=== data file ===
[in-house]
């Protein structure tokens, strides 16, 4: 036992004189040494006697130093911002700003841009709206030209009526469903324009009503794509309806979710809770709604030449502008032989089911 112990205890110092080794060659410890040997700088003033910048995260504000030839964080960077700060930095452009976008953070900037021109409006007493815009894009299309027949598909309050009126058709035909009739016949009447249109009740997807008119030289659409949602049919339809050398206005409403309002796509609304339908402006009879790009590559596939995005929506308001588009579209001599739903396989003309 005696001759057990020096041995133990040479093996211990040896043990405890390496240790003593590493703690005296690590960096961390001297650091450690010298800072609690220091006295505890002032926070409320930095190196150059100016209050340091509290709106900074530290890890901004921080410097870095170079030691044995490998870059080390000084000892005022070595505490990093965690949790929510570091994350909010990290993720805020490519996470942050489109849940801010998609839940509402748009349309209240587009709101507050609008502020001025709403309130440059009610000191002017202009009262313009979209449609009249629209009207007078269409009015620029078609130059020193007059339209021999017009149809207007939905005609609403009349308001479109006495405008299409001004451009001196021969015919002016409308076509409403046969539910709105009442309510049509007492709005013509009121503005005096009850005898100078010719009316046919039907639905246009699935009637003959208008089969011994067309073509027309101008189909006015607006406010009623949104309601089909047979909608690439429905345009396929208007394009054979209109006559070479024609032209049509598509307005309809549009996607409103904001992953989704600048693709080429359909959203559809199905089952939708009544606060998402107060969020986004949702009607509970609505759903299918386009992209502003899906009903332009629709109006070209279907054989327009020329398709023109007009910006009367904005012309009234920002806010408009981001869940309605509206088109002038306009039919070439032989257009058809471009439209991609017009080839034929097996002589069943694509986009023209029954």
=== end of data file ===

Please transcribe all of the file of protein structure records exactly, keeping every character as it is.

[in-house]
């Protein structure tokens, strides 16, 4: 036992004189040494006697130093911002700003841009709206030209009526469903324009009503794509309806979710809770709604030449502008032989089911 112990205890110092080794060659410890040997700088003033910048995260504000030839964080960077700060930095452009976008953070900037021109409006007493815009894009299309027949598909309050009126058709035909009739016949009447249109009740997807008119030289659409949602049919339809050398206005409403309002796509609304339908402006009879790009590559596939995005929506308001588009579209001599739903396989003309 005696001759057990020096041995133990040479093996211990040896043990405890390496240790003593590493703690005296690590960096961390001297650091450690010298800072609690220091006295505890002032926070409320930095190196150059100016209050340091509290709106900074530290890890901004921080410097870095170079030691044995490998870059080390000084000892005022070595505490990093965690949790929510570091994350909010990290993720805020490519996470942050489109849940801010998609839940509402748009349309209240587009709101507050609008502020001025709403309130440059009610000191002017202009009262313009979209449609009249629209009207007078269409009015620029078609130059020193007059339209021999017009149809207007939905005609609403009349308001479109006495405008299409001004451009001196021969015919002016409308076509409403046969539910709105009442309510049509007492709005013509009121503005005096009850005898100078010719009316046919039907639905246009699935009637003959208008089969011994067309073509027309101008189909006015607006406010009623949104309601089909047979909608690439429905345009396929208007394009054979209109006559070479024609032209049509598509307005309809549009996607409103904001992953989704600048693709080429359909959203559809199905089952939708009544606060998402107060969020986004949702009607509970609505759903299918386009992209502003899906009903332009629709109006070209279907054989327009020329398709023109007009910006009367904005012309009234920002806010408009981001869940309605509206088109002038306009039919070439032989257009058809471009439209991609017009080839034929097996002589069943694509986009023209029954």